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I can’t tell you the last time I made muffins. I guess I’m just more of a toast or eggs kind of guy, but rich pastries just aren’t in my morning repertoire. However, my muffin tin still sits in my cupboard, taking up prime NYC tiny kitchen real estate. I was contemplating parting ways with my tin, dreaming of the half sheet pans I could fit in its place, when my fiance’s aunt introduced me to the world of muffin tin Persian rice.
Let’s start with a little background on the dish we’re making. We’re tackling tachin, a traditional Persian rice cake perfumed with saffron and stuffed with chicken and sour dried barberries. It’s pretty much the OG casserole that puts all others to shame. After inverting the pot or casserole dish onto a platter, a golden and crispy outer shell is revealed, begging to be picked at. Think of those crispy rice rolls you always end up ordering a second order from at your favorite sushi spot. Now, super-size it and you’ll get something in the ballpark of this dish.
Instead of its classic large-scale format, Auntie Diana taught me the beauty of making miniature versions in a muffin tin for a festive Persian dish, perfect for entertaining. Years ago, she hosted a small-plates party that became her hosting claim-to-fame (people still talk about this party, which I can vouch for). As a result, these individual tahhin were born and my life will never be the same.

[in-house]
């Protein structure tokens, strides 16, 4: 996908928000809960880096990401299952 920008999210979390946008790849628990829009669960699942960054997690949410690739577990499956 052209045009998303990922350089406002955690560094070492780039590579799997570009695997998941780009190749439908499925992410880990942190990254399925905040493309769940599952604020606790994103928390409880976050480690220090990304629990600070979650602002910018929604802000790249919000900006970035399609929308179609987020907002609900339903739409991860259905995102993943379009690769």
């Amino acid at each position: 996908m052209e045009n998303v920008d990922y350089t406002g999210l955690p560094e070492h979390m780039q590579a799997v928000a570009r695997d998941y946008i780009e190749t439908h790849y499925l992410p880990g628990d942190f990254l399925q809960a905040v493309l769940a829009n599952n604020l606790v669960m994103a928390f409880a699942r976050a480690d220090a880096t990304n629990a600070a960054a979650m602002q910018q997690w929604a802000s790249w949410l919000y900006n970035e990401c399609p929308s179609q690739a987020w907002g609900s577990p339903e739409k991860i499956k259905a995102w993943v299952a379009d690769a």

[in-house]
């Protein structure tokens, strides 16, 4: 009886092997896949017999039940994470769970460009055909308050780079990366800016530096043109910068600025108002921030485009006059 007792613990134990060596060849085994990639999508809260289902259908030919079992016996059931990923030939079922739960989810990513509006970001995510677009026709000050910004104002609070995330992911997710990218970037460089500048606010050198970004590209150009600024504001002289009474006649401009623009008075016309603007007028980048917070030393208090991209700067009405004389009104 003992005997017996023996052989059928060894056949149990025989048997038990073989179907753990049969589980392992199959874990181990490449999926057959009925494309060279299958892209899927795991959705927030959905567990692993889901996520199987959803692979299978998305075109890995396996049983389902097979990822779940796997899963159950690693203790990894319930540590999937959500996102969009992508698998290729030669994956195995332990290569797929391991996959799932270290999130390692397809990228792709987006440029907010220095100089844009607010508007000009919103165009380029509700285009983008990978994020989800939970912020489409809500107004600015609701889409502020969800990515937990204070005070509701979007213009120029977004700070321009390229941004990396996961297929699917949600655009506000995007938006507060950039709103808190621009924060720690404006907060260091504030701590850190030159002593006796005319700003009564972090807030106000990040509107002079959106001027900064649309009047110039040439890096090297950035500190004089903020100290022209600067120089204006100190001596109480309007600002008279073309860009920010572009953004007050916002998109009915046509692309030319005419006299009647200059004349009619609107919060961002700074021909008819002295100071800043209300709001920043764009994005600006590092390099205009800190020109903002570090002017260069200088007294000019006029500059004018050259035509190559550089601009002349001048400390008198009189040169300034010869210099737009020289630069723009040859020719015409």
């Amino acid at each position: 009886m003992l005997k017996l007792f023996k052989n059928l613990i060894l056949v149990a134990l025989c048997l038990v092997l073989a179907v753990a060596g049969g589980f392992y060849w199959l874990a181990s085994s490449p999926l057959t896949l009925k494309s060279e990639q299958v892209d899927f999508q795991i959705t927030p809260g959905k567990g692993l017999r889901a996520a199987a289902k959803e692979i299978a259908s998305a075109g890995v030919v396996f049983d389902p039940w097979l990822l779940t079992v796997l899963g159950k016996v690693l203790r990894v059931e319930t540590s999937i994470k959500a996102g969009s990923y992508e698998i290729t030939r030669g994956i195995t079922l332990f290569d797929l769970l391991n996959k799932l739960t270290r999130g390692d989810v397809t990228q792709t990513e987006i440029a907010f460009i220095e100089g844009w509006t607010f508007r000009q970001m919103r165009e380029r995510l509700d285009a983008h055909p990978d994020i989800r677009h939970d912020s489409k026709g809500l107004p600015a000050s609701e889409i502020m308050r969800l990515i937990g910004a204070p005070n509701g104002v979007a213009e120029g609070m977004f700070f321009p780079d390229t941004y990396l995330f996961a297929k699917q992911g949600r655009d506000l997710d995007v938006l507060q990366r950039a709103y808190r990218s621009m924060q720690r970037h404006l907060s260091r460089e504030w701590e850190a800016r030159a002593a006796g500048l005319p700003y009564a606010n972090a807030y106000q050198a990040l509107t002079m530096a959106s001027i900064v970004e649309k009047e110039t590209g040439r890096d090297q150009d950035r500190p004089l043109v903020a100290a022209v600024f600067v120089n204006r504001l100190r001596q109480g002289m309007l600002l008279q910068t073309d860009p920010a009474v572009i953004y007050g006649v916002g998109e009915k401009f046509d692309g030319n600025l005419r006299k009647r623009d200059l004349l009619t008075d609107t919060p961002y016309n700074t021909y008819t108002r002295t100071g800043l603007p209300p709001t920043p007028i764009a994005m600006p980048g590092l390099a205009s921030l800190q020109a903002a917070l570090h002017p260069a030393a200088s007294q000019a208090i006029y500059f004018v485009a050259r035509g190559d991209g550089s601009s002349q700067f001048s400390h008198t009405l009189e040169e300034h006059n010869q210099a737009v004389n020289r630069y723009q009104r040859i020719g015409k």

Now for those of you making Persian rice for the first time, there are some key tips I’ve been passed along to ensure you find success on this new culinary frontier. First off, not all basmati rice is made equal. Making sure you have high quality, long grain basmati will help take you to the next level. I love going to specialty spice markets to get my rice, since they often have imports from India that work great. (Unfortunately, it's not likely you'll be able to get your hands on Iranian rice.) Good basmati is fragrant and super fluffy when cooked, which will come in handy when you’re making this dish.
Once you have your rice, you have to soak it in water with salt. This helps season the rice, as well as absorb some water, which will help the tachin cook evenly. After par-cooking the rice in boiling water, you’re ready to get the party started with assembling your rice cakes. By splitting the rice and chicken mixtures between each well, you get more surface area for contact between the rice and the pan. This means more crispy rice for you and all your guests (blessed be).
I promise you this dish will give new life to your muffin tin. They’re perfect for everything from entertaining for a crowd, to a meal prep-friendly dish to help prevent you from having another #saddesklunch. Any way you attack it, this recipe is going to be something you and your friends will be talking about for a long time.
- 1¾ cups long-grain basmati rice, rinsed
- 3 tablespoons kosher salt, divided
- 1 stick unsalted butter, melted and divided, plus more for greasing
- 1 medium yellow onion, diced
- 1 pound (3 medium) chicken breasts, cut into ½-inch pieces
- 1 cup whole Greek yogurt, divided
- 2 tablespoons dried barberries, plus more for garnish
- ½ teaspoons ground turmeric
- 2 tablespoons boiling water
- ¼ teaspoons saffron threads, ground
- 1 egg
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